Feb 98 MacTech Online
Volume Number: 14 (1998)
Issue Number: 2
Column Tag: MacTech Online
by Nicholas C. "nick.c" DeMello, firstname.lastname@example.org
What is TCP/IP?
When Paul Baron first developed the concept that became today's Internet, he was trying to solve a military problem. His 1964 proposal described a communications network that had no central authority and could adapt to massive failures -- therefore one that could not be easily disabled by enemy bombardment. Baron's solution was to break communications down into small pieces, each labeled with the address of a remote computer. These "packets" of information would then be passed through an intricate network of computers -- like pails in a firefighter's bucket brigade. If a telephone line or fire hose is cut, the flow is interrupted, but if someone steps out of line in a bucket brigade or a computer goes offline, the system can pass it's cargo around the disruption. The more intricate the web of computer connections available in the network, the more reliable communication became. This packet based communications concept and the mechanisms for transferring packets along a network is the basis for the internet protocol -- IP.
Vinton Cerf was a graduate student at UCLA in 1969, when he helped put the first computer on the internet. As more and more machines were added to the internet, standards needed to be developed for translating data from a system level into a format that could be transferred by the internet protocol. The InerNetworking Working Group (INWG) was founded in 1972 to develop these standards, with Vinton Cerf as the chairman. Two years later, Vint Cerf and Bob Kahn published "A Protocol for Packet Network Internetworking" which specified a standard protocol for converting a stream of data into a series of packets, for reassembling the packets into a stream of data, requesting lost packets be resent, and basically controlling communication through Baron's internet protocol. First titled the network control protocol (NCP), it was later renamed the transmission control protocol -- TCP.
What kind of computer do these visionaries and founders of the information age use today? According to the MacAddict a 1996 television interview with Paul Baron showed him at his computer -- a Power Mac 7100. During an interview for the Netinsider, Vint Cerf was asked what kind of computer he uses today. His response was an emphatic: "I'm a Mac Freak!"
- A Short History of the Internet, by Bruce Sterling
- The Internet Valley, History of the Internet by Gregory R. Gromov
- Introduction to TCP/IP by H. Gilbert
- RFC 1180: A TCP/IP Tutorial
- Paul Baron Appears on the Evangelist List of Famous Mac Users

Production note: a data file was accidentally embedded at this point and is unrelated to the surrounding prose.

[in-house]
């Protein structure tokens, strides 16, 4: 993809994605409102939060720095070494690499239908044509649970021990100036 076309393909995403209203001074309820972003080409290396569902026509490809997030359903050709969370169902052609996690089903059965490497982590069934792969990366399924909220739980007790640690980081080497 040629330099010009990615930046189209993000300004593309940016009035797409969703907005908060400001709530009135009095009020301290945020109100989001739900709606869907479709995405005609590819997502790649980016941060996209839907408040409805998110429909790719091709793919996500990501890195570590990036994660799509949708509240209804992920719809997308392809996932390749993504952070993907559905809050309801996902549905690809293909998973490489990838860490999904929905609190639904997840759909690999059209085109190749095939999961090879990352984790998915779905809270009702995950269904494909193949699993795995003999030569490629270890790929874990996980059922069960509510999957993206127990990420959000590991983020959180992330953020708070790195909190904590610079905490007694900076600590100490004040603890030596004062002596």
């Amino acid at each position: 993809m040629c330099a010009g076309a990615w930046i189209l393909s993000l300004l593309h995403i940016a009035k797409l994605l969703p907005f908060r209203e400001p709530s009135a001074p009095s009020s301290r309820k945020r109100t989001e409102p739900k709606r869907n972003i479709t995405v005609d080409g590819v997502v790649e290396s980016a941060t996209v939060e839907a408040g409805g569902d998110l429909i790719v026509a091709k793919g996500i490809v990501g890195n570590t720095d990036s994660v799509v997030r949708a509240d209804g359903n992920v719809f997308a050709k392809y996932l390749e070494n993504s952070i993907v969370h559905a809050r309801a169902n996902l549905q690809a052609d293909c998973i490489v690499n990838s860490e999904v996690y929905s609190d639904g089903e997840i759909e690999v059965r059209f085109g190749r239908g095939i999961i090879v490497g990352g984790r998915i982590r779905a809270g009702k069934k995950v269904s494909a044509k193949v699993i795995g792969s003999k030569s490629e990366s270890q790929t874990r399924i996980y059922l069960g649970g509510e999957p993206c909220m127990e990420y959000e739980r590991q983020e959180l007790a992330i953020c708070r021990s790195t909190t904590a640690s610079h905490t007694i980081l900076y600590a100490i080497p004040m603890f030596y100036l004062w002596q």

- Interview with Vint Cerf, Internet Founder and "Mac Freak"
Using TCP/IP on a Mac
TCP/IP is accessed through Apple's Open Transport system. When you review the OT technology on Apple's web site (or in Inside Macintosh: Open Transport) you should realize that OT was designed to support transport independent code -- your code use data streams to send information without knowing what kind of network the user is on (TCP/IP, AppleTalk, or other). Open Transport does allow you to design transport specific applications though, and especially with TCP/IP this may be desirable. The place to start for TCP/IP specific development is with Apple's OpenTransport/TCP dev note, which can be found on the same FTP site as the OT SDK. Also visit Mark Sproul's Open Transport Development web pages and Eric Scouten's Macintosh TCP/IP Programmer's Guide on the Metrowerks web site.
John Norstad has made the Newswatcher source code publicly available. This extremely popular freeware USENET newsreader is compatible with MacTCP and OpenTransport, it's source is probably the single most valuable reference a Mac TCP/IP programmer can find. Look especially closely at the ftp.c, nntp.c, smtp.c, and net.c sources. These files are reusable, modular C code for implementing some of the most popular TCP/IP applications. Also check out Peter N Lewis' TCPExample code and his PNL TCP/IP libraries for implementing TCP/IP. This Pascal code is the foundation Peter's tremendously successful TCP/IP shareware products Anarchie and NetPresenz. Peter has developed Streamwatcher, a debugging tool that allows you to examine data in an Open Transport TCP stream. Once you have Streamwatcher, check out Mark Mentovai's Mac on the Net web site for other TCP/IP diagnostic utilities like Bryan Christianson's IP packet routetracer WhatRoute 1.4.3.
- Apple's OpenTransport Website
- Inside Macintosh, Open Transport and OT 1.2 Updates
- Open Transport/TCP Dev Notes & the OT SDK
- The OpenTransport Mailing List, Hosted by Stairways Shareware
- Open Transport Development Pages by Mark Sproul
- Macintosh TCP/IP Programmer's Guide, by Eric Scouten
- John Norstad's Newswatcher Code
- TCPExample & PNL TCP/IP Libraries by Peter N Lewis
- Mac TCP Watcher 2.0 and Streamwatcher 1.0 by Peter N Lewis
- Mac On The Net Archive (incl. WhatRoute and other TCP/IP Diagnostic Utils)
These and other links are archived on the MacTech Online web pages at www.mactech.com/online/.